By Karen Brainard
The year 2013 could be the start of a partnership between the Ramona Municipal Water District and the City of Poway in an effort to reduce water costs and increase local resources.
“If this vision is implemented, it will dramatically change how RMWD conducts business...” RMWD General Manager David Barnum told the board at its December meeting.
Barnum said the district needs to think outside the box and turn liabilities into
assets. “We’re working on opportunities,” he said. “We’re working on broader concepts.”
The general manager introduced a three-phase, long-range vision concept to the board, noting that all three phases would take years to implement.
Second source of potable water to increase redundancy and reduce reliance on the San Diego County Water Authority
RMWD purchases all of its water from the San Diego County Water Authority (CWA), which buys water from the Metropolitan Water District in Los Angeles. The Met buys from the State. CWA’s water, treated at the Twin Oaks plant in San Marcos, is distributed to Ramona through a line that runs down Espola Road in Poway. The water is then delivered to RMWD’s Poway Pump Station, which pumps the water 1,000 feet up hill to deliver to customers.
“The reason we have one source is economy—low cost alternative,” said Barnum.
Poway can treat the water less expensively than what treated water costs from CWA, Barnum said, adding that RMWD would buy from both.
“Ideally you want two sources of treated water,” he said.
RMWD stores untreated water for agricultural use in Lake Ramona, he said.
Studies on upgrading the non-operating Bargar Water Treatment Plant, or building a treatment plant at Lake Ramona have shown that such projects would be much too costly, Barnum said.•
Identify opportunities to potentially reduce the costs of water treatment
The City of Poway buys untreated water from CWA and treats the water at its plant on Lake Poway Road for reduced costs. RMWD’s pump station is just northeast of Poway’s plant and midway between the plant and Lake Ramona.
Barnum proposes that Ramona could possibly purchase excess treated water from Poway during its low-demand times, and gravity-feed untreated water in Lake Ramona to Poway to be treated for potable use. That would give Ramona a second source of potable water and could be cost advantageous for both communities, he said. Barnum hopes that existing lines could be used.•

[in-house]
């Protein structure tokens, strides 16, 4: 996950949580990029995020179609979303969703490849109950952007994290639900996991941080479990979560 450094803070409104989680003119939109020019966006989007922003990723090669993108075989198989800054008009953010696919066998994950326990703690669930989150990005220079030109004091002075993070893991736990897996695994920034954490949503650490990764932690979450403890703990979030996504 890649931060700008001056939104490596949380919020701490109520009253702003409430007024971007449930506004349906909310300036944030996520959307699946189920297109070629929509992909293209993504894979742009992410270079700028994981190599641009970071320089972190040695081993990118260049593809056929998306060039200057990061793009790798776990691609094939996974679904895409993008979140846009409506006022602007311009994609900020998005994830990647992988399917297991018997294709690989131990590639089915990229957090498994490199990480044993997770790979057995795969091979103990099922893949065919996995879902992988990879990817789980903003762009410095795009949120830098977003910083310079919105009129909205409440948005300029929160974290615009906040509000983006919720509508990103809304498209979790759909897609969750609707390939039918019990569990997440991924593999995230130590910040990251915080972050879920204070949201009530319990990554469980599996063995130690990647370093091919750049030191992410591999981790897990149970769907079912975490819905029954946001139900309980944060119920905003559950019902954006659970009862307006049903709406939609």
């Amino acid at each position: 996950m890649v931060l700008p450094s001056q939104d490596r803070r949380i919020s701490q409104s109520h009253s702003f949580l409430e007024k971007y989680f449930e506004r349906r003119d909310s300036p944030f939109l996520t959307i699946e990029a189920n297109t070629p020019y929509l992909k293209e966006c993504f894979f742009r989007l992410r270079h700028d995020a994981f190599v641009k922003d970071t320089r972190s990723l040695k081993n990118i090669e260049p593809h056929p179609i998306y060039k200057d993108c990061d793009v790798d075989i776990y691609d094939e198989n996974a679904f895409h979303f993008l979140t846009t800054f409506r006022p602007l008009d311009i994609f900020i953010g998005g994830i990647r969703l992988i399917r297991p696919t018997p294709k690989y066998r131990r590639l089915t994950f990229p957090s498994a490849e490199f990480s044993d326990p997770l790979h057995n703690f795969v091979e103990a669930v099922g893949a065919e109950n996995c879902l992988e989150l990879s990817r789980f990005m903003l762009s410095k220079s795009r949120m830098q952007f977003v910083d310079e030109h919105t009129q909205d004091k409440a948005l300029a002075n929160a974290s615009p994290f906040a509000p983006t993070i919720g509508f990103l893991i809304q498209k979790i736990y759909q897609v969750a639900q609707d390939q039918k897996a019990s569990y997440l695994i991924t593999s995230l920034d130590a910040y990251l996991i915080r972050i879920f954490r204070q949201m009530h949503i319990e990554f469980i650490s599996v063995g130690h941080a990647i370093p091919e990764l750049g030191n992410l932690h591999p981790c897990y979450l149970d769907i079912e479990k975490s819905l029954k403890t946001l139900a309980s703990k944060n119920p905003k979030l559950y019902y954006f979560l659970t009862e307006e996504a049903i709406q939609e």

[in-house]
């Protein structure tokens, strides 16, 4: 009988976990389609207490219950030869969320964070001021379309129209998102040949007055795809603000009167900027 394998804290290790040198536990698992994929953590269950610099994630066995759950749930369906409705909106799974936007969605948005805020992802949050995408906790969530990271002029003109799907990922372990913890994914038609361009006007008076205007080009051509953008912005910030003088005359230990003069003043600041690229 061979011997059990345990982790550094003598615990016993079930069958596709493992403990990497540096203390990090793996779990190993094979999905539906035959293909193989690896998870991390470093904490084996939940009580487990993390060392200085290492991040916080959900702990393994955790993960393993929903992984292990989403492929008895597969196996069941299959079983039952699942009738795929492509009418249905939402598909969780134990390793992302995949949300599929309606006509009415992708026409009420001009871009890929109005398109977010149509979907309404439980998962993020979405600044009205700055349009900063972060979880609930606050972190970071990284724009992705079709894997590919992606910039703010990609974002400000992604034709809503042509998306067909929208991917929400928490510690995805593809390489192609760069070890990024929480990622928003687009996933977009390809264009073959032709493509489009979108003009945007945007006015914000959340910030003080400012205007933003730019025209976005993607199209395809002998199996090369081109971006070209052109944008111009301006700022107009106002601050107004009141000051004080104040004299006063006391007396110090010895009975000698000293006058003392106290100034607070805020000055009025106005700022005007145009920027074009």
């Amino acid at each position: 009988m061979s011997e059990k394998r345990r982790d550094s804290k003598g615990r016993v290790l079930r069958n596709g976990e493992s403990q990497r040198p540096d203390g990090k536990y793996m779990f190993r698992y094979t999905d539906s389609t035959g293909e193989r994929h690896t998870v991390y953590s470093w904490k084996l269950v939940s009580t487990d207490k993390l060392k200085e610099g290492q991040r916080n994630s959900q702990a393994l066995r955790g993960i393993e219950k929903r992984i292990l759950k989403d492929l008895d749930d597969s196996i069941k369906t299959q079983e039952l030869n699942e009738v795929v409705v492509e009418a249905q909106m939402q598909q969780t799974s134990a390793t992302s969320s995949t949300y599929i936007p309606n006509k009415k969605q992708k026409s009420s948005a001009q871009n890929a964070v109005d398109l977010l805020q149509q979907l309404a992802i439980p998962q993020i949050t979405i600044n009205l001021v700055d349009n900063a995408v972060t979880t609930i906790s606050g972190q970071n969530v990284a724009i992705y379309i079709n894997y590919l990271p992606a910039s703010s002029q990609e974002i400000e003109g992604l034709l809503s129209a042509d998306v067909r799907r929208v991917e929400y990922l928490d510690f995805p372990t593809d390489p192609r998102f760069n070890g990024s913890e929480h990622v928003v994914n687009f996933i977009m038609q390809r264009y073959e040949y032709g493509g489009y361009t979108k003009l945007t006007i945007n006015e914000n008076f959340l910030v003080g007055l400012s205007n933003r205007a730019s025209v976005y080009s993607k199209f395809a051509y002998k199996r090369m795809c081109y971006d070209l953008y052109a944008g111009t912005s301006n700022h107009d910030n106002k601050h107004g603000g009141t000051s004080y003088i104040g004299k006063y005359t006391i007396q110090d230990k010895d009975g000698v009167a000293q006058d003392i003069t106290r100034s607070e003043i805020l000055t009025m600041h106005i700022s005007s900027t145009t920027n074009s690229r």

Increase emergency storage for the community of Ramona
Currently, Ramona has 24 hours of emergency potable water storage. That could change, Barnum said, if water in Lake Ramona could be treated in Poway.
According to Barnum, to store more treated water in tanks for emergencies is not cost effective because water can become stale after a period of time.
RMWD is looking into added a natural gas line to the Poway Pump Station as a second power source. If that happens, during a power outage, water from Lake Ramona could be gravity-fed to Poway and treated, providing Poway has a generator, and then pumped up to Ramona, using natural gas as the power source.•
Better utilization of Lake Ramona
RMWD maintains about 3,500 acre feet of water in Lake Ramona—an acre foot is around two million gallons—but the lake’s capacity is 12,000 acre feet. RMWD sells about 1,000 acre feet a year for agriculture, said Barnum.
The untreated water from CWA costs about $1,000 per acre foot. If the two communities partner, they could share the costs of filling the lake with untreated water from CWA, as well as operating costs, he said.
“If we could share the resources, we could share the costs,” Barnum told the board.
•Indirect Potable Reuse for the Community of Ramona
At RMWD’s Santa Maria Wastewater Reclamation Plant, some of the effluent produced goes through a tertiary process to improve the water quality for recycling, Barnum explained. Any additional effluent is distributed over spray fields.
Phase 2 proposes that all effluent could go through tertiary treatment at Santa Maria and blended with the untreated water in Lake Ramona, raising the standard of the lake water to make it easier to treat for potable use.
Although the tertiary plant and lines at Santa Maria would have to be expanded, benefits could include decreased costs to Santa Maria sewer customers, and reduced costs of treated water. A variety of studies would be required by regulatory agencies, he said.
Identify opportunities to potentially reduce costs of pumping through generation of electricity
If Ramona and Poway form a partnership and transfer water between the two communities, the water flowing up and down the terrain could generate electricity, Barnum said, and possibly offset the cost of pumping.
Barnum said he and RMWD staff are excited about the possibility of partnering with Poway and has had discussions with city staff.
“They are encouraged. They are optimistic also,” he said.
To see if Phase 1 is feasible, Poway staff is conducting a study that will take six to nine months, Barnum said. He expects to hear back from Poway staff late next year as to whether the city has available capacity and interest in the partnership.
Barnum noted that if Phase 1 is implemented, Phases 2 and 3 would be years away.
Water board members were receptive to the possible partnership with President Bryan Wadlington calling it an “extremely exciting concept,” and Director Joe Zenovic saying, “Finally, finally a use for Lake Ramona.”